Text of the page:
North Carolina Legislative Update – March 2022

Advocates across North Carolina have been hard at work on state and federal levels to bolster policy priorities and access to Alzheimer’s disease and related dementias from a public health perspective. 

State Advocacy Progress

In 2018, a piece of legislation called Building Our Largest Dementia Infrastructure (BOLD) was enacted at the federal level.  This legislation created funding for Alzheimer’s Centers of Excellence across the country to increase the public health impact communities can have on cognitive decline and the diseases that cause them.  North Carolina is fortunate to have one of these centers in Winston Salem at the Sticht Center for Healthy Aging and Alzheimer’s Prevention at Atrium Health Wake Forest Baptist.  North Carolina applied for and received a Core Capacity Grant, to begin building the infrastructure within the Division of Public Health and North Carolina Department of Health and Human Services.  This allowed North Carolina to hire a BOLD coordinator within the Division of Public Health and this year, make a formal update to North Carolina’s state dementia plan, Dementia-Capable North Carolina, that was previously introduced in 2016 to the General Assembly and the public.  The new state plan update is exciting news and is focused on several key areas.  The New Chapter to the State Plan is called, “Strategies to Promote Brain Health Across the Lifespan.”  The aim of this chapter is to allocate funding or integrate activities into existing agreement addenda to encourage local health departments in North Carolina to develop programs to address brain health using interventions and best practices. The ultimate goal of the 2022 NC State Plan Update is to spread information on Alzheimer’s and other forms of dementia throughout all N.C. counties with a focus on rural and minority communities, drive people to effective diagnosis, and create public health strategies that help N.C. families begin to reduce their risk of cognitive decline through healthy lifestyle strategies. This new Chapter on Brain Health will be presented to the North Carolina General Assembly in 2022 during this current legislative session, which began at the end of February.

Federal Advocacy Activity

In February, advocates across North Carolina met with the district offices of their congressional representatives to discuss important Alzheimer’s priorities. The district meetings take place each year as a part of our federal advocacy program outreach and serve as a valuable way to build relationships with congressional district staff.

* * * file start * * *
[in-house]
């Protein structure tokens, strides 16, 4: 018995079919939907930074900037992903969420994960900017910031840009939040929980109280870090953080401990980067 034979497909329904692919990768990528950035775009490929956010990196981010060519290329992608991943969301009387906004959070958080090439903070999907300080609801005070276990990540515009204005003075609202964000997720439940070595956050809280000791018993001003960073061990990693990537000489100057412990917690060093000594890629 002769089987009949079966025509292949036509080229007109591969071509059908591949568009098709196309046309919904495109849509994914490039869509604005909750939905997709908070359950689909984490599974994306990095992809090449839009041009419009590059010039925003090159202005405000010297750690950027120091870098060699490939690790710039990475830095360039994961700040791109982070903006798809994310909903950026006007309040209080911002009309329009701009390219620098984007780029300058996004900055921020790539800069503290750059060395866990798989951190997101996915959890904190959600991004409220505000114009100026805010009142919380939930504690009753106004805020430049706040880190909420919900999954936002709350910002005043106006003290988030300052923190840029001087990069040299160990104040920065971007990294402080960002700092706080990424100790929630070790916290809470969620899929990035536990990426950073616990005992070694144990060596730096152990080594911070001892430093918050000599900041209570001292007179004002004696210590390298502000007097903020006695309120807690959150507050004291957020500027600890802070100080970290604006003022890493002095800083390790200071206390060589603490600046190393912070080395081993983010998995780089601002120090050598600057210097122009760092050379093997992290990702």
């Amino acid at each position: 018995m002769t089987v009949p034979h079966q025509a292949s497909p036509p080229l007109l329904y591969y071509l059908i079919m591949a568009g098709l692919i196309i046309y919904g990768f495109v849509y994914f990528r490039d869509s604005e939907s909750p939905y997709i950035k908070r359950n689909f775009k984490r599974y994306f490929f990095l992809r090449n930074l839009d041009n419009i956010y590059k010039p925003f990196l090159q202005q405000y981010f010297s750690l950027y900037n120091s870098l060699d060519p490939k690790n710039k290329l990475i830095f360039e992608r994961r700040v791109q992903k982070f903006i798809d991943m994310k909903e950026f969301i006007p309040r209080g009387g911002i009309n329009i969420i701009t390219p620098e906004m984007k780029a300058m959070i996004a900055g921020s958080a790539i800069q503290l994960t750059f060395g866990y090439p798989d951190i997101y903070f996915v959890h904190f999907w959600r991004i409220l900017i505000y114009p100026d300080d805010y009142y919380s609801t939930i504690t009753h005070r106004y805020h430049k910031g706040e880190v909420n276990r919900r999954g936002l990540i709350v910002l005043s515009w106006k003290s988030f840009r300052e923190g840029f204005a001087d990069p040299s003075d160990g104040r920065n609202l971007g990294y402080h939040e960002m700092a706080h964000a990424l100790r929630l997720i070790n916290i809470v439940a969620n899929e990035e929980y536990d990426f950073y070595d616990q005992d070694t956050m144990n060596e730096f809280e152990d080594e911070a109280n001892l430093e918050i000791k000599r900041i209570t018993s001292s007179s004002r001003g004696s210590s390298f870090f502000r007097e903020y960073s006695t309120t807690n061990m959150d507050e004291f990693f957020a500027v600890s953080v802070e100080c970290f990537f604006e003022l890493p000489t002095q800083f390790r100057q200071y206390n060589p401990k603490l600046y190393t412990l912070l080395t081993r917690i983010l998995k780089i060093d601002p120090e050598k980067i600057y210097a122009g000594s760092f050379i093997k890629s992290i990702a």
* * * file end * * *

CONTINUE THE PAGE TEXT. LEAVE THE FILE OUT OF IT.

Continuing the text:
This year the meetings focused on two legislative priorities: addressing the Centers for Medicare & Medicaid Services (CMS) proposed coverage decision for FDA-approved Alzheimer’s treatments and an appropriations request for $289 million in research funding through the NIH & $20 million for the BOLD Act (mentioned above). In addition to our important policy priorities, our advocates shared information about our care and support services offered throughout North Carolina, so congressional district staff is up-to-date on the work the Alzheimer’s Association is doing in the community. 

Across 14 meetings, advocates were able to connect these priorities to their personal experiences to highlight the need for more support for those living with Alzheimer’s disease. Through our advocacy efforts during the district meetings, Congressman Ted Budd (NC-13) and Congresswoman Virginia Foxx (NC-5) submitted a letter urging CMS to expand coverage for Alzheimer’s treatments. The appropriations process is still ongoing, so we will continue to ask Congress to increase research funding through the NIH by $289 million. Over the last 10 years, advocates have been instrumental in increasing the total NIH funding to over $3.1 billion. 


Alzheimer’s disease is one of the most critical public health issues in America. This is why we are unrelentingly advocating for public policies that increase critical research funding and support all those affected. Now is the time to join us.

There have been great strides in policy, but there is still much work to be done. To continue gaining support for our policies, volunteer advocates will continue to share their stories with their legislators in the coming months. Interested in learning more about our advocacy program at either the state or federal level?

Visit act.alz.org/ncadvocacy to explore ways to get involved, including our N.C. State Advocacy Day taking place in Raleigh on May 25. 


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